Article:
Wearside Echoes: Sex and the City

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A FORMER police inspector has turned detective to track down the anonymous author of a booklet which left Victorian Wearsiders in shock.

The writer, known only as Dagoon, documented the town’s seedy pubs, clubs, alleyways, lodging houses and brothels his 1876 publication The Nightside of Sunderland.

Not surprisingly, Nightside went on to become a must-read hit among the upper classes of Ashbrooke and beyond, but the true identity of the author has never been revealed – until now.

“Dagoon’s booklet highlighted a scandalous, and indeed frightening, side to everyday life in Victorian Sunderland,” said retired police inspector and local historian Norman Kirtlan.

“People may regard the Victorians as being prim and proper, but it was a place where thugs, drunks and prostitutes terrorised the rundown streets and narrow alleys that ran off High Street.

“The author even had to have a native guide to keep him safe in the streets at night, but one of the enduring mysteries over the decades has always been who on earth was Dagoon?”

Norman has spent the past few months attempting to unmask the mysterious author and, after trawling the pages of 19th century Echo newspapers, believes he may have finally hit the jackpot.

“There is an account of a weekend spent down the East End in 1886, undoubtedly written in the same hand as our anonymous author,” said Norman, a member of Sunderland Antiquarian Society.

“Finally, this story lays low the cloak of mystery that has endured for almost 140 years. Well, almost.”

The Echo article documents two night-time walks around the town, the first from the Ferry Landing to Central Station – where “brazen prostitutes” offered their services “in every lane”.

One graphically-described scene takes place close to the police station in Bodlewell Lane, when a pregnant woman is described as storming into the Ferry Hotel in search of her errant husband.

“She duly finds him and demands money to feed the family, one of whom, a tiny baby, is clutched in her arms,” said Norman, author of a best-selling book featuring tales of murderous Mackems.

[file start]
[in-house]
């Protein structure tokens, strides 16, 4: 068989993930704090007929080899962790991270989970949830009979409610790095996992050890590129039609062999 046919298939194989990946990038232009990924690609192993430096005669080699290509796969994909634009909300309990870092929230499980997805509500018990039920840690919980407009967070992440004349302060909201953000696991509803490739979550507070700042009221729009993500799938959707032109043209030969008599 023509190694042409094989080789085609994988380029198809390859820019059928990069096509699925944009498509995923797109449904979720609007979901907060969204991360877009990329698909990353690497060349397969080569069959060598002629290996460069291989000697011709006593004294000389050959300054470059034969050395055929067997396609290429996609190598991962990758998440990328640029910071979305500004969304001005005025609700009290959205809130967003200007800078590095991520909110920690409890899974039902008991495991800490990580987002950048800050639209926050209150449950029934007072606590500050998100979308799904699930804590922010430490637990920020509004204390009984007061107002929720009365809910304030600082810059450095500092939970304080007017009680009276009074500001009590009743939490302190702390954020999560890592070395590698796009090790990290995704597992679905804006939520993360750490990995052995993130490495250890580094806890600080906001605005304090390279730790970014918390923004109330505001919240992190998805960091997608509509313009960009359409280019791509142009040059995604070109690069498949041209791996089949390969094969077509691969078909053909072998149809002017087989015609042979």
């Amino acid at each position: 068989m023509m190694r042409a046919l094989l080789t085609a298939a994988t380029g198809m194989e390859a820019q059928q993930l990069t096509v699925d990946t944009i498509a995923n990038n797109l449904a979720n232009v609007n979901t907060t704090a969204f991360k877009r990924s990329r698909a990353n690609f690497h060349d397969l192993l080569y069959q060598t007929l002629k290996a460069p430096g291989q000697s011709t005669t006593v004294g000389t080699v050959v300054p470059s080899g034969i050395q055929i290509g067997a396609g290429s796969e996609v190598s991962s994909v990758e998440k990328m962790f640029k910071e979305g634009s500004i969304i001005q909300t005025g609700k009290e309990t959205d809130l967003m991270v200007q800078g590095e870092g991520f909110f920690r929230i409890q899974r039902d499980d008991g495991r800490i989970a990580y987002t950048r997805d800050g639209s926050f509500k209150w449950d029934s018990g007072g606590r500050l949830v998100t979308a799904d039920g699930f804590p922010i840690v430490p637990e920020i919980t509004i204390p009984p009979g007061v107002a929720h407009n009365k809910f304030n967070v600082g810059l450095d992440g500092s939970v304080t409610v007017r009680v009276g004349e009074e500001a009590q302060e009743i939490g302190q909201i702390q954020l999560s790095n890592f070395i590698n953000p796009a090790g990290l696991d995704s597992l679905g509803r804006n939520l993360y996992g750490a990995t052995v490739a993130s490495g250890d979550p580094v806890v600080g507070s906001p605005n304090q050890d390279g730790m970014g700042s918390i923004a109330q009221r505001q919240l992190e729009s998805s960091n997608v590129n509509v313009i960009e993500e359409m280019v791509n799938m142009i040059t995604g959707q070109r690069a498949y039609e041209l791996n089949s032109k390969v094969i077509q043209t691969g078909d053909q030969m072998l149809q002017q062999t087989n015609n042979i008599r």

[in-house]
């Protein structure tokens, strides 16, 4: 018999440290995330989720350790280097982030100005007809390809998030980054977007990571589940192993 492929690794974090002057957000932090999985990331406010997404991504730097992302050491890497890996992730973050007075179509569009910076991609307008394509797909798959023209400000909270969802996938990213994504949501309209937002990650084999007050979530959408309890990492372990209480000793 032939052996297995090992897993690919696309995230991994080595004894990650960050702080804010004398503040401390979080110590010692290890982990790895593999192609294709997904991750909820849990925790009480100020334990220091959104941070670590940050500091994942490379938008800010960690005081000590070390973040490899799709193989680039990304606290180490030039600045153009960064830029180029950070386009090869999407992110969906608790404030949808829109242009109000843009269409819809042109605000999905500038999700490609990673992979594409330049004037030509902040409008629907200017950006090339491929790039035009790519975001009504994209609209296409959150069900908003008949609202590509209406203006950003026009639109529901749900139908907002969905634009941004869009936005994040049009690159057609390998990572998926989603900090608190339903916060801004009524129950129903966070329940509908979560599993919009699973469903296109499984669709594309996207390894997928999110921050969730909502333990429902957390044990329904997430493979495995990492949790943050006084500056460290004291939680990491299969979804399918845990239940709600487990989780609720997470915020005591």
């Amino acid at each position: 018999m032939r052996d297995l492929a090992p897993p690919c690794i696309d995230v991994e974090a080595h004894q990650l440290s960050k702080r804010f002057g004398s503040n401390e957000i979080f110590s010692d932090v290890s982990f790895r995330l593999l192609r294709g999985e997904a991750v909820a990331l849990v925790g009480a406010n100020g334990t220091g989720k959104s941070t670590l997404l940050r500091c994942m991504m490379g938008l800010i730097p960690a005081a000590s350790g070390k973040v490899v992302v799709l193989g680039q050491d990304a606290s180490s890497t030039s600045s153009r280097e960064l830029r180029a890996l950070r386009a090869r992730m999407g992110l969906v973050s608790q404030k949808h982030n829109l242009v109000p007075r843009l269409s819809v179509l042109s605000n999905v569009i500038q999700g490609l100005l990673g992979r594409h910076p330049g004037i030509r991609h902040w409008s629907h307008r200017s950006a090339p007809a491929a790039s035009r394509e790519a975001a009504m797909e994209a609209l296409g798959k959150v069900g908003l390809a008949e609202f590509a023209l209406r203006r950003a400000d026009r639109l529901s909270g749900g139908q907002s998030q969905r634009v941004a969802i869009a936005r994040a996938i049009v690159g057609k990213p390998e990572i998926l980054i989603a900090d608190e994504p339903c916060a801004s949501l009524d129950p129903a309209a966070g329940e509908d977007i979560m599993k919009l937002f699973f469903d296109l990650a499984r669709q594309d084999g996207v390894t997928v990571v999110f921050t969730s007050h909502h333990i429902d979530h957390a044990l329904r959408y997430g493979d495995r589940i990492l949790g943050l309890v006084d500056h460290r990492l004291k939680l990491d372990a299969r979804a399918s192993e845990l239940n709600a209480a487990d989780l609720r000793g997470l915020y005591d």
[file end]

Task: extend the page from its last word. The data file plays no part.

“The man follows her outside in a rage, but the woman remains resolute. She stands in front of the policemen and her husband decides against assaulting her – threatening instead to skin her alive.

“Our guide asks the officers why they did not intervene, but they shrug their shoulders and explain that it is pointless. If they arrest the man and take him to court, the wife will not give evidence.

“Why? Because a 20 shilling fine will see the children starve until the penalty is paid. Best to leave well alone because, they explain, the law cannot reach the skins of ‘these brutes in human shape’.”

Once the excitement was over, the author and his guide made their way to High Street West where, according to the Echo, they came across “another three dozen prostitutes looking for victims”.

“It was not uncommon for prostitutes to lure their victims back home, then dope them with opium before robbing them of every penny and dumping them on the streets,” said Norman.

“More than one such victim perished after this treatment.”

Indeed, after moving swiftly past the ladies of the night, the author found himself behind St Mary’s Church in Pann Lane – where a man was sitting in the street and complaining of a similar robbery.

“He was bemoaning the fact that one of the delightful ladies, who appears to have been built like Geoff Capes, had relieved him of his purse and its contents,” said Norman.

“The ‘modern trend’ of wearing pockets on the outside of one’s trousers was blamed in the article for giving the would-be thief a head start in lifting the chap’s treasures!

“After this little piece of excitement, the author and his guide agreed to head back home. After all, by now it was 8pm and it was considered unsafe to be out on the streets of Sunderland any later!”

The Echo article does not, however, end there. Instead it documents a second walk, which took place the following night, a Saturday, beginning with a trip to Prospect Row.

“Four separate scraps in a 50-yard stretch were being fought simultaneously when they arrived, while a 10-year-old girl was having her ears soundly boxed by her mother,” said Norman.

“Apparently the girl was carrying her baby sibling, who was howling blue murder. Once the mother, and her drunken entourage, disappeared into a pub, the author approached the child.

“The waif explained that ‘Me mother knew the bairn was varry bad, but she didn’t care as lang as she got her beer!’ The girl then made her way home, no doubt to wait for another good hiding.”

Very little, it seems, had changed since Dagoon’s original adventures of 1876, when he had written of the evil reputation of some streets, where “suspicious-looking characters dodged warily about”.

But as to the unmasking of Dagoon himself – Norman is convinced he was no other than the Sunderland Echo reporter who wrote the Weekly Echoes column.

“His name? Well, there in lies another mystery, for he simply signs his column Asmodeus!” said Norman. “Will we ever know the true identity of this intrepid East End explorer? The search goes on.”

Get your copy


WEARSIDERS interested in the darker side of the city’s history are being offered the chance to snap up a new copy of an old classic.

The Nightside of Sunderland has just been reprinted by Norman for Sunderland Antiquarian Society, complete with contemporary illustrations.

“Dagoon takes us on a tour of them all and almost gets scared witless in the process. It really is an amazing account of life in the squalid slums of old Sunderland.”

** Copies of Nightside of Sunderland cost £3.98. Cheques should be sent to Norman Kirtlan, c/o Sunderland Antiquarian Society, Sunderland Minster, High Street West, Sunderland, SR1 3ET.